Wednesday, February 10, 2010

Winter Comfort Food I: Molly Stevens' Braised Stuffed Lamb

It's winter on the East Coast and it's supposed to be cold I always say! But DC has been walloped with three storms in 8 days making this winter the snowiest on record ever. The capital of the free world has been shut down for four and a half days as I write this, and we have been hunkered down in our condo for seven days!

At the beginning it was all fun and novel. There were tweets for mass snowball fights at Dupont Circle and other locales. Brian and I went cross country skiing out our front door and were interviewed by journalists from Finland and Belgium. I was even photographed by the AP! Back before the cabin fever set in, we even decided to have some friends over for dinner on the Saturday night of Snow-pocalypse. No one would be going out to the movies or to any bars or anything. So why stay home watching the tube when you can hang out with friends over some cozy comfort food?

Comfort food usually involves two things: the oven and foods from childhood, including Sunday suppers like roasted chicken, meatloaf, casseroles, etc. and for me, especially something braised in red wine using my French (nee Dutch) oven. And so it was that I consulted my braising bible (All About Braising by Molly Stevens) and my freezer to see what might intersect. I was thinking about revisiting my EDF (eating down the fridge) meal of beef burgundy which I love to make, but the freezer only gave up a ham and a boneless lamb leg, which I'd bought last summer (gasp!) imagining I'd be grilling it with a yogurt marinade. Molly's recipe for the lamb is actually the cover recipe for her cookbook. It was a little less complicated than the ham recipe that calls for madeira, which I don't have, while the lamb preparation called for a red wine braise, and our wine cabinet is still full of bottles received at our annual holiday party.

Molly's braised lamb stuffed with herbs was an uncomplicated preparation with simple, accessible ingredients. Most braised meat dishes follow a simple five step cooking process:
  1. Brown the meat on the outside and set aside
  2. Cook the aromatic vegetables (usually, onions, carrots, garlic, etc.)
  3. Deglaze with wine and stock and reduce
  4. Return the meat to the pan and simmer for two plus hours until the meat is super tender
  5. Finish the sauce by reducing and thickening if desired
Normally I like to do a braised meat dish a day ahead, letting it cool in its braising liquid and really soak up the flavors. A simple reheat before serving and no one would complain about being served leftovers. This post cooking marinade guarantees tenderness and full umami as most braised dishes do indeed taste better the next day. But Friday evening was taken up with baking bread, so I decided to just make the lamb the evening it would be served. Give yourself a good 45 minutes to prepare the stuffing, brown the lamb, saute the veggies, and reduce the braising liquid before the dish is to go in the oven for its two and a half hours. Molly doesn't recommend it here, but I also decided to marinate the lamb in red wine for almost a day. Not a requirement but just my take that marinading up front is also beneficial.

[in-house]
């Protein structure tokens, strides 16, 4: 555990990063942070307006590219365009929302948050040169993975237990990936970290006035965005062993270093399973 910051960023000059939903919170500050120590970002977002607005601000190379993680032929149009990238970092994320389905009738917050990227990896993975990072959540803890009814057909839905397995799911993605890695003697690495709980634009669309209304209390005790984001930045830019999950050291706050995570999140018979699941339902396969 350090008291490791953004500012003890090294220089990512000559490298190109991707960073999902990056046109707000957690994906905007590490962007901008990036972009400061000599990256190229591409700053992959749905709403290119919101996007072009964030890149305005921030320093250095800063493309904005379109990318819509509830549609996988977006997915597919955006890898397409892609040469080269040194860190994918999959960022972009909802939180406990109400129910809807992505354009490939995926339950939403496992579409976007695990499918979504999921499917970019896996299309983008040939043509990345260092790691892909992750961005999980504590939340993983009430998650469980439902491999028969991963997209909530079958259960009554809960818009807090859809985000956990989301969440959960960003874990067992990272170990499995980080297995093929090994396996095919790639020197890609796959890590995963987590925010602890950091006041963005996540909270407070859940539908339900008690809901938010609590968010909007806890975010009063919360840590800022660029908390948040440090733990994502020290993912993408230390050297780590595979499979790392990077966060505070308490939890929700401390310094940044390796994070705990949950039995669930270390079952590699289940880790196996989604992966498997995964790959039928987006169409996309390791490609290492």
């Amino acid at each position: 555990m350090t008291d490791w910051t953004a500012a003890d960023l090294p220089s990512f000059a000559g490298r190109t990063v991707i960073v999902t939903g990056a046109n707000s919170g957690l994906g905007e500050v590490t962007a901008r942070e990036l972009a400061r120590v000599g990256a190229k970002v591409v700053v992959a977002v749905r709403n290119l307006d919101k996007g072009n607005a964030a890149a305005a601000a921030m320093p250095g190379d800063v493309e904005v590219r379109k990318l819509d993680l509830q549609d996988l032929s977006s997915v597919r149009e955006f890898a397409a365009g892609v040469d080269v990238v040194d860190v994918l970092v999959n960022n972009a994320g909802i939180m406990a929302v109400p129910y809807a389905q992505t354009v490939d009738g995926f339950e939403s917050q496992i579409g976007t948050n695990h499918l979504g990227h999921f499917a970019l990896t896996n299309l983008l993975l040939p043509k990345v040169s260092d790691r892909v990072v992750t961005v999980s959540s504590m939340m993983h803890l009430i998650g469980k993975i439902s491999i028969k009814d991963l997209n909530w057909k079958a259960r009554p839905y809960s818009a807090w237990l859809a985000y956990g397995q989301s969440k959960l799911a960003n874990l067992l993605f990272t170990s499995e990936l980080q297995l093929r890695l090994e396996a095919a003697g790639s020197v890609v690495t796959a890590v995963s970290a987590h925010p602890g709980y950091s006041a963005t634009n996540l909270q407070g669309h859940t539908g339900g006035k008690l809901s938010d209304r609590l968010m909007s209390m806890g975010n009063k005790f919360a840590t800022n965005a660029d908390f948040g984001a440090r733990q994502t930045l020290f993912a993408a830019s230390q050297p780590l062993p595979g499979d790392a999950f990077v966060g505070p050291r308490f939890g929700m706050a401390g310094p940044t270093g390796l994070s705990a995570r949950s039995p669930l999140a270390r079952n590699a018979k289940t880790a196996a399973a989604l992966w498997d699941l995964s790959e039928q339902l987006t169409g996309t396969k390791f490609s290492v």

Molly's recipe calls for a 5 pound boneless leg of lamb, while I had on hand a frozen 3.25 pound boneless leg. I kept all her proportions the same for the aromatics and the stuffing, figuring that any extra sauce would make a delicious soup the next day (which it did with aplomb with a simple addition of some additional aromatics, stock, tomatoes, leftover green beans, and leftover penne!).

The only substitution I had to make was curly parsley for flat leaf. I never buy curly parsley! Who would have thought that my local Yes Organic Market would have had a run on the flat leaf parsley during the storms? Herbiage not withstanding, here is this very simple and delicious meal, perfect for a cold winter night. Serving it with polenta and green beans couldn't have been homier!

Herb Stuffed Leg of Lamb Braised in Red Wine

Adapted from All About Braising by Molly Stevens

Yield: Serves 6 to 8

Cooking Time: 2 to 2 ½ hours


One 5-pound boneless leg of lamb (plus reserved bones, sawed or chopped into 1-inch pieces; optional); [Mine was just 3¼ pounds]
Coarse salt and freshly ground black pepper

The stuffing:

½ cup chopped flat-leaf parsley; stems reserved [I had to use curly!]
2 tablespoons chopped fresh thyme, mint, rosemary, and/or sage (in any combination) [I used all except the sage]
1 shallot, finely chopped
2 garlic cloves, minced
¼ teaspoon ground allspice

The braise:

2 tablespoons extra virgin olive oil
1 large yellow onion (about 8 ounces), coarsely chopped